Figure 2

Weight loss and replication of viruses in mice lungs (A, B); Neuraminidase activities and release efficiency of erythrocyte bound virions (C, D). A Relative weight loss of mice inoculated with 106 EID50 of virus or PBS (mock). B Virus titers in mice lungs. The error bars represent the standard deviations. C Neuraminidase activity values after normalization to renilla luciferase expression (relative activity). The activity values are displayed as mean ± SEM of three independent experiments containing three replicates. D Release efficiency of erythrocyte bound virions. Twofold dilutions of virus containing 1:128 HA units were incubated with equal volumes of 0.5% chicken erythrocytes at 4 °C for 1 h. The reduction in HA units was recorded for 4 h after incubation at 37 °C. **p < 0.01.

Birds are the natural host of influenza virus. In order to determine the replication and pathogenicity of wild type H9N2 and the reassortant viruses, 3-week-old SPF chickens were used in this study. A total of 36 SPF chickens were randomly allocated to four groups. Nine chickens from each group were intranasally inoculated with 106 EID50 virus in 200 μL PBS. All birds were observed daily for clinical signs until the end of the experiment (14 days). Oropharyngeal and cloacal swabs were collected at 3, 5, and 7 dpi from the inoculated birds for the detection of virus shedding. Three chickens from each group were euthanized at 3 and 5 dpi to investigate virus replication; during necropsy, both lung and trachea were collected for virus isolation. The remaining birds were euthanized at the end of the experiment. No clinical symptoms were observed in the infected chickens during the period of the study. The wild type H9N2 and rH9N1 viruses were detected in both oropharyngeal and cloacal swabs; the H9N2 shed higher titer virus than rH9N1 (Table 1). This result indicates that the parental H9N2 and rH9N1 viruses were shed through the respiratory and intestinal tracts. However, rH9N3 was shed only through the respiratory tract. All three viruses replicated in both tracheas and lungs of the infected chickens at 3 dpi (Table 2). However, H9N2 replicated to higher titers than the other reassortants in the chicken lung while rH9N3 replicated less efficiently in both the lung and trachea (Table 2). All infected chickens showed seroconversion at the end of the experiment (Table 1).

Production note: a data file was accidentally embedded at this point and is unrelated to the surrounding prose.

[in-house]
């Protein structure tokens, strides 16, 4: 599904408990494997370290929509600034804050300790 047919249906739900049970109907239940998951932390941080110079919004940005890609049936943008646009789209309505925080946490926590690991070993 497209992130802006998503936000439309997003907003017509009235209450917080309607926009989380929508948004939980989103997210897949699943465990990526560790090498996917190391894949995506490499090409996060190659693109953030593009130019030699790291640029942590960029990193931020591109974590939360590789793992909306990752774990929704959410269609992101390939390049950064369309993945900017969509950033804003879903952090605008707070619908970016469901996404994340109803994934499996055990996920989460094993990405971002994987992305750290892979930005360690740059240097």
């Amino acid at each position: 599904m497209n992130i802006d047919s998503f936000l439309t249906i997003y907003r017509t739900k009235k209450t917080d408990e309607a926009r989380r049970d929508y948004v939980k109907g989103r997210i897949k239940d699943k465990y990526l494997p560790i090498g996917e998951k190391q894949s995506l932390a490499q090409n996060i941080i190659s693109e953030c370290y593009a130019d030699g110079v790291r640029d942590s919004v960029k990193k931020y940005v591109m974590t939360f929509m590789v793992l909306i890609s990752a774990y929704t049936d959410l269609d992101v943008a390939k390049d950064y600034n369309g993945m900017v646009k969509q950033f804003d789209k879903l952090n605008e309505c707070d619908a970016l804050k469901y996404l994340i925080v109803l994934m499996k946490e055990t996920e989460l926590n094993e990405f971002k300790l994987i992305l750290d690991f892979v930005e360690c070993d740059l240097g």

Table 1

Virus shedding and seroconversion of chickens infected with reassortant viruses on the indicated dpi

Groups

3 dpi

5 dpi

7 dpi

Seroconversion (HI titer)